Iraqis are marveling at their football team's good fortune at the Athens Olympics. The team won Saturday's quarterfinal against Australia, and is now just two games away from a possible medal. As VOA's Challiss McDonough reports from Baghdad, the unexpected success in Athens is lifting Iraqi spirits at an otherwise bleak time.
In a dusty, neglected neighborhood on the outskirts of Baghdad, three generations of one family are watching Iraq play Australia in Saturday's Olympic football quarterfinal. There is tremendous excitement and anxiety in the room. Everyone has been looking forward to this for days. The Iraqi team has been doing better than anybody predicted, and winning this match will put them in the running for a medal.
Less than three minutes into the game, however, the reality of day-to-day life in the Iraqi capital intrudes. The lights go out. And so does the TV.
Family members scramble outside to get the generator going.
The head of the household, Abu Mohammed, says they had the generator repaired just for tonight's game. As the family sits in the dark, he says, "I'll kill myself, if it doesn't work!"
After a few minutes, the generator rumbles to life and the lights flicker on. Soon, they are all again watching anxiously, as the Iraqi and Australian players try to head the ball near the Iraqi goal.
They worry that the Australians have the advantage, because they are taller than the Iraqis and in better shape.
The truth is that the Iraqis have been underdogs in every match they have played in Athens. The team's Olympic eligibility was only recently reinstated. They are still unable to play at home because of violence. And three months ago, their revered German coach quit, after receiving death threats.
And yet, somehow, they keep on winning.
The Iraqi football team is used to playing under adversity. Watching his team hold its own against the bigger, stronger Australians, Abu Mohammed recalls the old days, when Saddam Hussein's son Uday Hussein controlled Iraqi sport, often overruling the coach and choosing players himself.
"Back then, Uday suppressed them and stressed them, and did not give them a chance to play freely like this," he says. "Now, they know nobody will punish them after the game."
Abu Mohammed says players used to be afraid to take penalty kicks out of fear that Uday would beat or torture them, if they failed to score. He beams as he notes that the Iraqis are playing without fear now, and he thinks it has lifted their game.
President Bush used footage of the Iraqi football team in a campaign ad recently. The move angered many of the players, who do not want their success used to win votes for the American leader. Team managers have tried to downplay the controversy, but television commentators during the quarterfinal made jokes about it, much to the amusement of Abu Mohammed's family.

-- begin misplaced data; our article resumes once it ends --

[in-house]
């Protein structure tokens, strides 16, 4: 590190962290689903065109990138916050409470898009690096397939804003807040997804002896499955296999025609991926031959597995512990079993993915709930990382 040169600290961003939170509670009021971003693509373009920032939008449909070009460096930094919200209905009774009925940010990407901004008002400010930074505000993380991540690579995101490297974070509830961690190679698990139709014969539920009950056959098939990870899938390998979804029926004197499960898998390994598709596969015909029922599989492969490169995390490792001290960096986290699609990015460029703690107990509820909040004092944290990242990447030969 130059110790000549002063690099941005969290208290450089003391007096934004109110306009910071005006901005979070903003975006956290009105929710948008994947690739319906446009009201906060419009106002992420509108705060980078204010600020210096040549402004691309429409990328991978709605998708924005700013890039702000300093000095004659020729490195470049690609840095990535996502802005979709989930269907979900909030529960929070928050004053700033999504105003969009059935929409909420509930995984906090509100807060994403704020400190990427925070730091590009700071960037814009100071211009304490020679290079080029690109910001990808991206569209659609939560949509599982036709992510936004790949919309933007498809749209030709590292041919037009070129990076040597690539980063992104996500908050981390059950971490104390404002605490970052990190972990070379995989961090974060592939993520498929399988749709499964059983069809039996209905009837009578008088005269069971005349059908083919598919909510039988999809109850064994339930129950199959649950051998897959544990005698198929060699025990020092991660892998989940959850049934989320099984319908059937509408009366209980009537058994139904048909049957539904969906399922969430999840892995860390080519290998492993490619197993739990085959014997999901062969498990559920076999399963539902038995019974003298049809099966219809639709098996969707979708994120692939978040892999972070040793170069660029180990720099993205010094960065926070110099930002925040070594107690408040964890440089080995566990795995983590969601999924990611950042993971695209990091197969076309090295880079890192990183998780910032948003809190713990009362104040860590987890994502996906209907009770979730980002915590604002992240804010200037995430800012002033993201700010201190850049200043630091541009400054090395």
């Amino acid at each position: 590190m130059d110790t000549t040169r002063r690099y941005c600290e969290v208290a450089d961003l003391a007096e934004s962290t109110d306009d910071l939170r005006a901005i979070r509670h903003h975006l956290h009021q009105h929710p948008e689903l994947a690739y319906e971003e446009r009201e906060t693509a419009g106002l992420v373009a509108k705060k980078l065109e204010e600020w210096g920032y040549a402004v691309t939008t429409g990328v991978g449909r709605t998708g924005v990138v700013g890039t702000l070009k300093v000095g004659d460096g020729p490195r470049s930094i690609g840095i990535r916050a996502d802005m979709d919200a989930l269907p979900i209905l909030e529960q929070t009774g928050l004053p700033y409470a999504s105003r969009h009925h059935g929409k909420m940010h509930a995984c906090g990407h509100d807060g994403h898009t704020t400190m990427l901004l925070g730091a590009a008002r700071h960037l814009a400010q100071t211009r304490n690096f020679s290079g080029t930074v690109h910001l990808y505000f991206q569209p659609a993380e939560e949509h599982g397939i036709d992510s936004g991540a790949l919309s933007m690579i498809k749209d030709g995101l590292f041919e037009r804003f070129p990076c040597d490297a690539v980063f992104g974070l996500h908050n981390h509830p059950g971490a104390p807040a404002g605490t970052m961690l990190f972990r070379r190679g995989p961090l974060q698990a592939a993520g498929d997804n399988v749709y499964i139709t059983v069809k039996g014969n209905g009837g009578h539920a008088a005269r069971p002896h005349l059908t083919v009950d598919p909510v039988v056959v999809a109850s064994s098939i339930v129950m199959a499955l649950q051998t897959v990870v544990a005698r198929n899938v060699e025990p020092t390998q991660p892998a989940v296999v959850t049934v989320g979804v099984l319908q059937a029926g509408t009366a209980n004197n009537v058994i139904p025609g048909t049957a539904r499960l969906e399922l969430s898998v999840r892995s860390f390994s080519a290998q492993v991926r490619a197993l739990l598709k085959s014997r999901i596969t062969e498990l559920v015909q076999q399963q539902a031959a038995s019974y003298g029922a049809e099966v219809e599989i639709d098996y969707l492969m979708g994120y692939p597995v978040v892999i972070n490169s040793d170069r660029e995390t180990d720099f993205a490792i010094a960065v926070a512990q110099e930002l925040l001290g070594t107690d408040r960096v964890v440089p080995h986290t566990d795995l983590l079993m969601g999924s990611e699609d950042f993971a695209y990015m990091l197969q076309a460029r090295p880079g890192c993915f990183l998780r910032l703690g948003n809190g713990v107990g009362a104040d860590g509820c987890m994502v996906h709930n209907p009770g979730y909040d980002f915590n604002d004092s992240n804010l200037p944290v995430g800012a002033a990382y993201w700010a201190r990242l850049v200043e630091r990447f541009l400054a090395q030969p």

In the end, Iraq beats Australia 1-0, thanks to a brilliant cartwheeling goal by Emad Mohammed. Several men in the family grab their guns and run outside for the traditional Iraqi celebration of firing in the air.
Soccer is a national obsession in Iraq. Baghdad drivers might grumble about the vast number of streets that have been blocked off for security reasons, snarling traffic. But kids have made the best of the abandoned roadways, and turned many of them into improvised football fields.
Every evening, a group of teenagers plays football in a parking lot near Baghdad University, using old oil cans to mark the goal posts. Less than 50 meters away, police have set up a roadblock and are checking cars for weapons or explosives.
But the players hardly even notice. Sixteen-year-old Sevan Baho devotes his full attention to the game.
"When I play soccer, I forget everything else, and just enjoy myself," he says.
He is wearing the bright red jersey of the British team, Arsenal. Some of his friends wear the colors of other European teams, and a few have shin-pads and real football shoes. But others play in street clothes, and one boy is barefoot. It does not seem to diminish his joy in the game.
After all, playing football barefoot is hardly the biggest challenge in most Iraqis' lives. They are dealing with power cuts, a bad water supply, car bombings and the constant threat of getting caught in the crossfire between insurgents and American troops. This nightly football match is a chance to escape all of that, at least for a few hours.
Back at Abu Mohammed's house, his 18-year-old son Ammar waves his left arm, which is heavily bandaged. He says he broke it playing football.
"I think [beating Australia] surprised everyone," Ammar says. "Nobody expected Iraq to rise to this level. I think this victory will unite Sunnis and Shias, Kurds and Arabs. I hope it will unify all Iraqis."
If nothing else, the football team's success is giving Iraqis a little bit of hope that things will not always be so bleak.